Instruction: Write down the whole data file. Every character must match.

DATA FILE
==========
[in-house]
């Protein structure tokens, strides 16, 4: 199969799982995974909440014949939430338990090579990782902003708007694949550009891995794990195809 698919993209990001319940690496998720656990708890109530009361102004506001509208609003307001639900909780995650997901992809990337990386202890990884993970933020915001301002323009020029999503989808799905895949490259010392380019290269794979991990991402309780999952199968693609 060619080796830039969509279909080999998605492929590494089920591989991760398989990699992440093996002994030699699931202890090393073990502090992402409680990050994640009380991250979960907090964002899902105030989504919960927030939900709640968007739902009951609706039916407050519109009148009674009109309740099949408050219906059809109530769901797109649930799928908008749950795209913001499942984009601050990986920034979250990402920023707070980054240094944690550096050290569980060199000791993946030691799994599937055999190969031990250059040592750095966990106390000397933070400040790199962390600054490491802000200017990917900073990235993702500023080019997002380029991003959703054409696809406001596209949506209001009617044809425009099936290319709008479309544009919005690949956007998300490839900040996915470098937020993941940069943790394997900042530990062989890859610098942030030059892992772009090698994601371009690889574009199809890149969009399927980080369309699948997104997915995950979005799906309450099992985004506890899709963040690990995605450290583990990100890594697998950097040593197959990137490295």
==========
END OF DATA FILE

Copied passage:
[in-house]
């Protein structure tokens, strides 16, 4: 199969799982995974909440014949939430338990090579990782902003708007694949550009891995794990195809 698919993209990001319940690496998720656990708890109530009361102004506001509208609003307001639900909780995650997901992809990337990386202890990884993970933020915001301002323009020029999503989808799905895949490259010392380019290269794979991990991402309780999952199968693609 060619080796830039969509279909080999998605492929590494089920591989991760398989990699992440093996002994030699699931202890090393073990502090992402409680990050994640009380991250979960907090964002899902105030989504919960927030939900709640968007739902009951609706039916407050519109009148009674009109309740099949408050219906059809109530769901797109649930799928908008749950795209913001499942984009601050990986920034979250990402920023707070980054240094944690550096050290569980060199000791993946030691799994599937055999190969031990250059040592750095966990106390000397933070400040790199962390600054490491802000200017990917900073990235993702500023080019997002380029991003959703054409696809406001596209949506209001009617044809425009099936290319709008479309544009919005690949956007998300490839900040996915470098937020993941940069943790394997900042530990062989890859610098942030030059892992772009090698994601371009690889574009199809890149969009399927980080369309699948997104997915995950979005799906309450099992985004506890899709963040690990995605450290583990990100890594697998950097040593197959990137490295």